The Pivot: How Founders Respond to Feedback through Idea and Identity Work

Efforts to incorporate external feedback are central to the process of entrepreneurship and to that of creative work more broadly, yet, because individuals may view aspects of their creative ideas as linked to their self-concepts, this can trigger resistance toward revision. Thus, feedback-induced change, while likely intended to increase the viability of creative ideas, might paradoxically undermine that viability by compromising creative workers’ associated identity-based relationships with their creative endeavors. While existing scholarship has established the importance of creative revision, research has largely overlooked how this vital process intersects with creative workers’ identities. Through a field study of 59 founders and their entrepreneurial ideas, I present an identity-based process model of creative revision that highlights differences in founders’ psychological ownership of their ideas and how those differences affect subsequent revision efforts. The emerging findings contribute to existing theory by revealing that the capacity to extend the novelty and usefulness of one’s ideas is not merely subject to informational constraints but also to identity-based constraints.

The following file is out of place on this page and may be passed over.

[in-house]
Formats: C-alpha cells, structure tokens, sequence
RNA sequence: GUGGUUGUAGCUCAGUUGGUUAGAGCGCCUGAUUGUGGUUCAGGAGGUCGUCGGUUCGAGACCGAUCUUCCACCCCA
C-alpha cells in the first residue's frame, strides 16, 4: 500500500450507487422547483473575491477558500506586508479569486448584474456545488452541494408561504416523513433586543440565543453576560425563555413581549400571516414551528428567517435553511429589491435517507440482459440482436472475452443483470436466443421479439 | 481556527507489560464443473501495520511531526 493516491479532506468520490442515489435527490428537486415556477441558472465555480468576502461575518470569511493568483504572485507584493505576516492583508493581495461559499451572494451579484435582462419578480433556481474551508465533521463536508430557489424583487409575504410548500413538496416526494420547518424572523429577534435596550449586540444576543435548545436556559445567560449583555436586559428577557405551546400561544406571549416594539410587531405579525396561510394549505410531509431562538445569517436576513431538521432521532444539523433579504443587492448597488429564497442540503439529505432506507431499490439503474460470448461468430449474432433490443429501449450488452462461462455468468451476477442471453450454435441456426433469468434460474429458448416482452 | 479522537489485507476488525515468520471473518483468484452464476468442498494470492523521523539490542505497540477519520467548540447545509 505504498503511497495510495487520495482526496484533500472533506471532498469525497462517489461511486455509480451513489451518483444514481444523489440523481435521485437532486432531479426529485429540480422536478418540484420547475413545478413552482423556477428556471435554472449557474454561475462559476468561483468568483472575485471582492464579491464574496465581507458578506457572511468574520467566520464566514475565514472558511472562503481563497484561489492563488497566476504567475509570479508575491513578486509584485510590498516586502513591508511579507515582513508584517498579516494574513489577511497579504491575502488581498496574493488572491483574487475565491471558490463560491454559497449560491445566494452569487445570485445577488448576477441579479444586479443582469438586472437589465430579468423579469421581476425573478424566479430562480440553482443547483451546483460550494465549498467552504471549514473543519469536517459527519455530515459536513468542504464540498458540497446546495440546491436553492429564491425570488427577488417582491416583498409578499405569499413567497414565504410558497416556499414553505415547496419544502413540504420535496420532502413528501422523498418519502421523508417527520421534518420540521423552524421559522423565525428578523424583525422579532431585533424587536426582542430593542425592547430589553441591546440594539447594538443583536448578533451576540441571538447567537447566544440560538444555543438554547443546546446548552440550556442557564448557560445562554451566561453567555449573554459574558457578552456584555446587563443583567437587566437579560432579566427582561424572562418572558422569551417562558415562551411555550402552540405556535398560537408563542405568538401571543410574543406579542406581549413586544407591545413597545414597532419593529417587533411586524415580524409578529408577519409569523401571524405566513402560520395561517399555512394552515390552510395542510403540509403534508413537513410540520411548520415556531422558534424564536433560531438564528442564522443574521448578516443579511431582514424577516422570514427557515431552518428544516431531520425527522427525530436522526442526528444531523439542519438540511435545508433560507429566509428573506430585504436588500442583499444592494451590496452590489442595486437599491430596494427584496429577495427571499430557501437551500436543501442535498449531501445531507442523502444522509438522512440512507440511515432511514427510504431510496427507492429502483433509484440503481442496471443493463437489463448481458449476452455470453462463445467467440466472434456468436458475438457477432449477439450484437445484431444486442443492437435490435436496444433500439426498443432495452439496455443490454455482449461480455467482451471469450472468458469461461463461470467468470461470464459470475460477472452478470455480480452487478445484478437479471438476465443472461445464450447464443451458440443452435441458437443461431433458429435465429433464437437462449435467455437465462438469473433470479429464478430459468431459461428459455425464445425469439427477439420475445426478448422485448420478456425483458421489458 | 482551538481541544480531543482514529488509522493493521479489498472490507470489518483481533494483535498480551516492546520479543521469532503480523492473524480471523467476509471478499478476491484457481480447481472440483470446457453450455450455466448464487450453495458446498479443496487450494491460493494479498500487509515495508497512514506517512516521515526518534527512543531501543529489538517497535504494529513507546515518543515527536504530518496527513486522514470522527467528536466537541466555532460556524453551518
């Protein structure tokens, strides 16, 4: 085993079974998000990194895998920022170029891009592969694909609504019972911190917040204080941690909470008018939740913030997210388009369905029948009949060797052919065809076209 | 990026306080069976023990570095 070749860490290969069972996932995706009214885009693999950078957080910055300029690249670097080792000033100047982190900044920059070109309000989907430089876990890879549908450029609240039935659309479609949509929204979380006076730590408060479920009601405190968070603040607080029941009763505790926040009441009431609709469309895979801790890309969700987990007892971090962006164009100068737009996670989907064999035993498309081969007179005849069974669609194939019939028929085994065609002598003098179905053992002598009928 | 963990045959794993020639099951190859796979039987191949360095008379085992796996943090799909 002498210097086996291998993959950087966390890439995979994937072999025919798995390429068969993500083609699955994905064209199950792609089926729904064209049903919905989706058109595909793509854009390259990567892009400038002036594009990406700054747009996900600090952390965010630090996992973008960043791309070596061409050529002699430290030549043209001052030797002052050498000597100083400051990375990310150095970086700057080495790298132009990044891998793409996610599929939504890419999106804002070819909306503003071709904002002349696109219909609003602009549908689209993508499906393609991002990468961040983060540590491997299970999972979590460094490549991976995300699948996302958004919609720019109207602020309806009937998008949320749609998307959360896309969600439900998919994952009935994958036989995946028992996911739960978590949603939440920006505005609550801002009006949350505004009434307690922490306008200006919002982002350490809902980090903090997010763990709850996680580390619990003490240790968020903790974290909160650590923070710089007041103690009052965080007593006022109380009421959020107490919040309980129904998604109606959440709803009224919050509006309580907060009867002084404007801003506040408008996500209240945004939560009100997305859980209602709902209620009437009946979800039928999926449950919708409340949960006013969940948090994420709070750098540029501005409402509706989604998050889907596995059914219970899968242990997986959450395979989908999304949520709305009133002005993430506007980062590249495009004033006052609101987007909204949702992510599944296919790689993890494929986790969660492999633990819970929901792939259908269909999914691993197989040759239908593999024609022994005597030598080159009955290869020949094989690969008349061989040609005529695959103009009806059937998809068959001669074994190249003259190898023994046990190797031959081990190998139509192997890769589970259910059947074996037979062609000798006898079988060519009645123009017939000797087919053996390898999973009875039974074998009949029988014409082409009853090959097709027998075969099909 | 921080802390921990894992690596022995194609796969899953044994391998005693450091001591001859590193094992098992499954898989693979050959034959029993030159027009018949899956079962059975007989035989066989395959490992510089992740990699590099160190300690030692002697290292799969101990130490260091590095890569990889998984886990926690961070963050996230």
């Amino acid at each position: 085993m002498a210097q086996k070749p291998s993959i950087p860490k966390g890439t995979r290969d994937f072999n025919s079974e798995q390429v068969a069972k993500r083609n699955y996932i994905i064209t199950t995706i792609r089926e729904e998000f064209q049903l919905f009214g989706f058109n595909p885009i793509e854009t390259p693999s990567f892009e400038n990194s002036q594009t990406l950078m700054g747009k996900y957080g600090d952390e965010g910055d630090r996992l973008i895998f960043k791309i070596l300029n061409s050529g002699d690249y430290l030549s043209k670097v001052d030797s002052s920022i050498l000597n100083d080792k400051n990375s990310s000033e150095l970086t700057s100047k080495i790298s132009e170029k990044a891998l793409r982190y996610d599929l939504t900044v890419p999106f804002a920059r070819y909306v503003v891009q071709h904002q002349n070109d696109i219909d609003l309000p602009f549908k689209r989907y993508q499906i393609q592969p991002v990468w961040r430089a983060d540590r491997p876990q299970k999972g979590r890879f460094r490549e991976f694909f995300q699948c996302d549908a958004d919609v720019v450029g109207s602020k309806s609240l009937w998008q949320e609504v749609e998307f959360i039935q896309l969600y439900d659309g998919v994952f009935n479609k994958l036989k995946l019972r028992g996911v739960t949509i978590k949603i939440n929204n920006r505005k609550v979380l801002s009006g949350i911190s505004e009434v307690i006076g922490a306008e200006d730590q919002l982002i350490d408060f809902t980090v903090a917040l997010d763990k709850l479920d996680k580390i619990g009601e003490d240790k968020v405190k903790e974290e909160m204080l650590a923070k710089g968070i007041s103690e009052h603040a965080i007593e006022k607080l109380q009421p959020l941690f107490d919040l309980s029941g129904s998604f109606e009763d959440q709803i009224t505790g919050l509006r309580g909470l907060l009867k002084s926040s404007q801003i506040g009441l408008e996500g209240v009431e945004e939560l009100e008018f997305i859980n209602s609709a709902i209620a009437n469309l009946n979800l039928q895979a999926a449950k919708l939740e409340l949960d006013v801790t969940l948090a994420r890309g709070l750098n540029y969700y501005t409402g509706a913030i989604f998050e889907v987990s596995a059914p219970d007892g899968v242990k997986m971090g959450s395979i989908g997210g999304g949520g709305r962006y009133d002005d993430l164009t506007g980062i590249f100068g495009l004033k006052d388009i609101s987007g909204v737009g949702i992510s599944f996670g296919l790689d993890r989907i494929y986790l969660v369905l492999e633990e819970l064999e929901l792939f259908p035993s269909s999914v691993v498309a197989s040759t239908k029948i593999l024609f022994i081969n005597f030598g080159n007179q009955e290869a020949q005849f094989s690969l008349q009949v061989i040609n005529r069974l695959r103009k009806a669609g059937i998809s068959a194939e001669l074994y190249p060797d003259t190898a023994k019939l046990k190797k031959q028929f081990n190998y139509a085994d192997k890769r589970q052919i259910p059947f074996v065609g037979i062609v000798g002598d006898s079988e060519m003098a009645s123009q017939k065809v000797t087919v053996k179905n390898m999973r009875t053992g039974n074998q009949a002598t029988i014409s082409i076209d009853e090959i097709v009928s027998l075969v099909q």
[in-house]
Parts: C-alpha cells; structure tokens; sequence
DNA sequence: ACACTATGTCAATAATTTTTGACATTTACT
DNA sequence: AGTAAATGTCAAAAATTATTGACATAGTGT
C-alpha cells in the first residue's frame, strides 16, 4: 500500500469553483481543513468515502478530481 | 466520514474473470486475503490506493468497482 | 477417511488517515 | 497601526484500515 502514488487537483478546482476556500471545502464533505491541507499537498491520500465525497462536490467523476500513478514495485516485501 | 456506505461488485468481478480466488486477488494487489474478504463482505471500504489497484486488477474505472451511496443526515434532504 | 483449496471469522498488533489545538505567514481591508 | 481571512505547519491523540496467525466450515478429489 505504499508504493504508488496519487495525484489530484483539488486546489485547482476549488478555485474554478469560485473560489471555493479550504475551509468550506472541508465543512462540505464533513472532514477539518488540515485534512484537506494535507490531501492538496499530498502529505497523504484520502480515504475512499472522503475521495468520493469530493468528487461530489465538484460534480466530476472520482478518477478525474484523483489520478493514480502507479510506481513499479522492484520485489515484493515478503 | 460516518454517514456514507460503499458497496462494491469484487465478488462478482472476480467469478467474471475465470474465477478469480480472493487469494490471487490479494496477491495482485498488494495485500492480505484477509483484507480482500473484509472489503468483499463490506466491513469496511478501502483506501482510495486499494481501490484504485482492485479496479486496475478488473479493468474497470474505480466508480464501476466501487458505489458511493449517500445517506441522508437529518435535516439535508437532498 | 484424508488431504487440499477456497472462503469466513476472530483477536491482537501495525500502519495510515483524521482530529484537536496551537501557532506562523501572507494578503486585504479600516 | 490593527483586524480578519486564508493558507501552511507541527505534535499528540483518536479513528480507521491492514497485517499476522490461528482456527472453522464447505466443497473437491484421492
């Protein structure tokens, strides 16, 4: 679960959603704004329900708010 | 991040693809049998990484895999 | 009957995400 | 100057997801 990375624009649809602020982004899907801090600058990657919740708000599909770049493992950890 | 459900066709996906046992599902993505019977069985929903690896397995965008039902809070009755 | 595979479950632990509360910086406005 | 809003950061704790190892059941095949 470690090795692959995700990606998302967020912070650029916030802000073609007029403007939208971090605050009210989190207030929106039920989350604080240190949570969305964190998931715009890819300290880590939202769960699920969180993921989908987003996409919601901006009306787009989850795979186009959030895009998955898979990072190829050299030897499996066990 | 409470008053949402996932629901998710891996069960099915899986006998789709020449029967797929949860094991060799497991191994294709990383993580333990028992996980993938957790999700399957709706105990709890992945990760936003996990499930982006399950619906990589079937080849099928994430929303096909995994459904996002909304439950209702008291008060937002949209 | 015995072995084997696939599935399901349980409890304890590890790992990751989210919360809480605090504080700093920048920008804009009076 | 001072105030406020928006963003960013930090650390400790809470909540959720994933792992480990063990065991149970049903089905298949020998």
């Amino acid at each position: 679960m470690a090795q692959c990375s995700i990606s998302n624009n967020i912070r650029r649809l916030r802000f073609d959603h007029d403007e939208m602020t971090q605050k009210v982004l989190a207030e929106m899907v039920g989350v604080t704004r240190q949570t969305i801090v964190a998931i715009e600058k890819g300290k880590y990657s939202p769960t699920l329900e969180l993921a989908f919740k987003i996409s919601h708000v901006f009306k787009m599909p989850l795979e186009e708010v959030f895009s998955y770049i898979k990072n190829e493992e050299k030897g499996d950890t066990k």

Publication Date:
Oct 24 2018
Date Submitted:
Feb 22 2019
Academy of Management Journal

 Record created 2019-02-22, last modified 2019-04-03

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